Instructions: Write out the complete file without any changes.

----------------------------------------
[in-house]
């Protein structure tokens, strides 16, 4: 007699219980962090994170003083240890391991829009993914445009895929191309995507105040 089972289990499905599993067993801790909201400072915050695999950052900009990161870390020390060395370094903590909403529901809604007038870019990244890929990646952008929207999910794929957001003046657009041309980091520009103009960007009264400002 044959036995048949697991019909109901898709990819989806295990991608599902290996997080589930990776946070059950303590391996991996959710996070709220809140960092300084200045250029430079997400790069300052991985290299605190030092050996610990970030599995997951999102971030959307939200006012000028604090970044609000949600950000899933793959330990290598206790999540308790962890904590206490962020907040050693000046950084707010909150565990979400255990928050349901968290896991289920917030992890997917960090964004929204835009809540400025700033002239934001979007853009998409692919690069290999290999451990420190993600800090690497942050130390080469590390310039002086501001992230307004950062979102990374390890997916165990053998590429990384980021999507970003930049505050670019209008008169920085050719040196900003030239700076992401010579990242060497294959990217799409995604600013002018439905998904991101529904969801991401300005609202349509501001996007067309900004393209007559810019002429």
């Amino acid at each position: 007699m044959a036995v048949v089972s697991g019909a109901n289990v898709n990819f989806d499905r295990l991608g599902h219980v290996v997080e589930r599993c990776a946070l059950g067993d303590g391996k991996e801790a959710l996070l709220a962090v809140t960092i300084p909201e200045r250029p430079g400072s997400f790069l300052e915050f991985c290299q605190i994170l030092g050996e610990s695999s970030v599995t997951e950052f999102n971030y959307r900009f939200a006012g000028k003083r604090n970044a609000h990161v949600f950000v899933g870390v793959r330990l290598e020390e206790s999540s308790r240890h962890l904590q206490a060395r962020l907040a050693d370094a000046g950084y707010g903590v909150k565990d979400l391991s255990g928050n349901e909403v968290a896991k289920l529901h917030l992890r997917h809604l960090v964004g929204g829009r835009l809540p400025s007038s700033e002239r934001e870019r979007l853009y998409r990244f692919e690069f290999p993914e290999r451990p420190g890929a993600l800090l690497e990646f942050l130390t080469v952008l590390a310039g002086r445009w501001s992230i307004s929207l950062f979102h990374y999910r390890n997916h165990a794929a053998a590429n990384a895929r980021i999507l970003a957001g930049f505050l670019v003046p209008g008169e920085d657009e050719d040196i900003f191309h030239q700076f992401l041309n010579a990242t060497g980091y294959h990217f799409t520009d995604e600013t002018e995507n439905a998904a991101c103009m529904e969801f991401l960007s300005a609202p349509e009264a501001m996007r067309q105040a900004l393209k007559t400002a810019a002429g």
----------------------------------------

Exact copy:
[in-house]
């Protein structure tokens, strides 16, 4: 007699219980962090994170003083240890391991829009993914445009895929191309995507105040 089972289990499905599993067993801790909201400072915050695999950052900009990161870390020390060395370094903590909403529901809604007038870019990244890929990646952008929207999910794929957001003046657009041309980091520009103009960007009264400002 044959036995048949697991019909109901898709990819989806295990991608599902290996997080589930990776946070059950303590391996991996959710996070709220809140960092300084200045250029430079997400790069300052991985290299605190030092050996610990970030599995997951999102971030959307939200006012000028604090970044609000949600950000899933793959330990290598206790999540308790962890904590206490962020907040050693000046950084707010909150565990979400255990928050349901968290896991289920917030992890997917960090964004929204835009809540400025700033002239934001979007853009998409692919690069290999290999451990420190993600800090690497942050130390080469590390310039002086501001992230307004950062979102990374390890997916165990053998590429990384980021999507970003930049505050670019209008008169920085050719040196900003030239700076992401010579990242060497294959990217799409995604600013002018439905998904991101529904969801991401300005609202349509501001996007067309900004393209007559810019002429």
């Amino acid at each position: 007699m044959a036995v048949v089972s697991g019909a109901n289990v898709n990819f989806d499905r295990l991608g599902h219980v290996v997080e589930r599993c990776a946070l059950g067993d303590g391996k991996e801790a959710l996070l709220a962090v809140t960092i300084p909201e200045r250029p430079g400072s997400f790069l300052e915050f991985c290299q605190i994170l030092g050996e610990s695999s970030v599995t997951e950052f999102n971030y959307r900009f939200a006012g000028k003083r604090n970044a609000h990161v949600f950000v899933g870390v793959r330990l290598e020390e206790s999540s308790r240890h962890l904590q206490a060395r962020l907040a050693d370094a000046g950084y707010g903590v909150k565990d979400l391991s255990g928050n349901e909403v968290a896991k289920l529901h917030l992890r997917h809604l960090v964004g929204g829009r835009l809540p400025s007038s700033e002239r934001e870019r979007l853009y998409r990244f692919e690069f290999p993914e290999r451990p420190g890929a993600l800090l690497e990646f942050l130390t080469v952008l590390a310039g002086r445009w501001s992230i307004s929207l950062f979102h990374y999910r390890n997916h165990a794929a053998a590429n990384a895929r980021i999507l970003a957001g930049f505050l670019v003046p209008g008169e920085d657009e050719d040196i900003f191309h030239q700076f992401l041309n010579a990242t060497g980091y294959h990217f799409t520009d995604e600013t002018e995507n439905a998904a991101c103009m529904e969801f991401l960007s300005a609202p349509e009264a501001m996007r067309q105040a900004l393209k007559t400002a810019a002429g």